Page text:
“No, no, you can't. I've looked into it. Listen to me, listen to me. There are things in there, there's a tea bag growing!” comes the warning, as washed up thespian and shameless alcoholic Withnail (Richard E.Grant) brazenly attempts to clean out the kitchen sink. “You haven't slept in sixty hours, you're in no state to tackle it. Wait until the morning and we'll go in together.” “This is the morning.” Withnail snarls back. “Stand aside!”.
A darkly comic tale of desperation, writer/director Bruce Robinson’s post-mortem on the sixties plays out like one long hangover- its characters at the arse-end of a dying era, faced with the stark reality of their paltry existences and the inevitable onslaught of maturity, sobriety and worst of all, the seventies. The film moves with as little motivation as its protagonists, ambiently charting the exploits of its two out-of-work upper-middle class Londoners, their incessant boozing, their efforts to ward off unwelcome visitations from spaced-out dealer Danny (Ralph Brown), their ill-planned and largely accidental trip to the country, and their close encounters with Withnail’s outrageously queer relative Uncle Monty (Richard Griffiths). Grant’s central tragicomic performance is mesmerisingly unhinged, his beady eyes riveting around in his skull with absolute indignation, professing his own worth with completely unchecked arrogance.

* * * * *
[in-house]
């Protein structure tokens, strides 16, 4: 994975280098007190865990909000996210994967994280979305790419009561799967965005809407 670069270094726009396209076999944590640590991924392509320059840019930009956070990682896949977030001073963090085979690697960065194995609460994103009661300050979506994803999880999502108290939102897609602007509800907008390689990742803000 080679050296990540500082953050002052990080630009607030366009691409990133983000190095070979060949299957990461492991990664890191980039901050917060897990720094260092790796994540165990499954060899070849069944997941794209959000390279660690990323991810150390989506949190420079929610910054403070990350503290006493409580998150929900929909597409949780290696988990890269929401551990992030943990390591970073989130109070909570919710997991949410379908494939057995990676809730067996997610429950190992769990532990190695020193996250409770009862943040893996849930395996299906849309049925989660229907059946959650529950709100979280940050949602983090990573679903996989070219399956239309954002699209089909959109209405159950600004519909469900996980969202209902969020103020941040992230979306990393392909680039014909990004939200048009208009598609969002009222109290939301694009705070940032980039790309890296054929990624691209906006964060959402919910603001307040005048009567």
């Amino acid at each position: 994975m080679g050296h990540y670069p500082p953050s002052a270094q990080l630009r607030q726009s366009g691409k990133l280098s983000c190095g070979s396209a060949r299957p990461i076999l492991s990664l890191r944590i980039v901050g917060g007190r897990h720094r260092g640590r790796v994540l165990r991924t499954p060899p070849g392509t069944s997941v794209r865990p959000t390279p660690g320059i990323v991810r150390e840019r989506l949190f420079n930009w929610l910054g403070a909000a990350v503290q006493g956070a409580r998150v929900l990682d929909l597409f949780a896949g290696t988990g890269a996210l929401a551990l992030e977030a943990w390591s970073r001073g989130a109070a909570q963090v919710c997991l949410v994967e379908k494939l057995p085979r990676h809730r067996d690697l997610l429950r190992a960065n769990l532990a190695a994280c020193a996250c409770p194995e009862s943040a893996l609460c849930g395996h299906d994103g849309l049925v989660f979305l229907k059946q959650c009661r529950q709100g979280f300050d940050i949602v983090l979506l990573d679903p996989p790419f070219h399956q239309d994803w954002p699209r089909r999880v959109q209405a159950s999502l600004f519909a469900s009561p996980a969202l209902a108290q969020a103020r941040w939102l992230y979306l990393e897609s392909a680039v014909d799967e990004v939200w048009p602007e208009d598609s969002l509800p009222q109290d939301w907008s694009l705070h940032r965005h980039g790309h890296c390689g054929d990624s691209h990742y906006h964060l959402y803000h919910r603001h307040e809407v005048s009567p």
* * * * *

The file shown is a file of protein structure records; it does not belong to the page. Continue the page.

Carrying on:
Although in many ways a rites-of-passage tale, the film avoids the pitfalls of nostalgia or saccharine self-discovery, instead veering towards authenticity, graveyard wit and amused despair- perhaps the reason it hasn’t aged in the slightest since it first received lukewarm reception in 1987. Despite recasting Grant in his follow-up effort, the biting satire How To Get Ahead In Advertising, Robinson was never able to reach the eventual audience of his autobiographical debut again. Its unequivocal appeal is largely to do with the balancing act it pulls off, managing to be menacingly cynical, riotously funny, endlessly quotable and soft-centred all at once.
Miraculously, the film seems to continually spawn a new clique of loyal followers with each generation, and as such it has become an undying cult favourite amongst comedy connoisseurs. The fan base is so strong in fact, that it is somewhat superfluous to add praise to it. Simplifying things, actor Ralph Brown aptly attributes its success to the plain fact that “There are no crap bits in it”. Often imitated yet totally unparalleled by anything since, the film operates completely on its own level of droll intelligence, spark, humour and quintessential Englishness.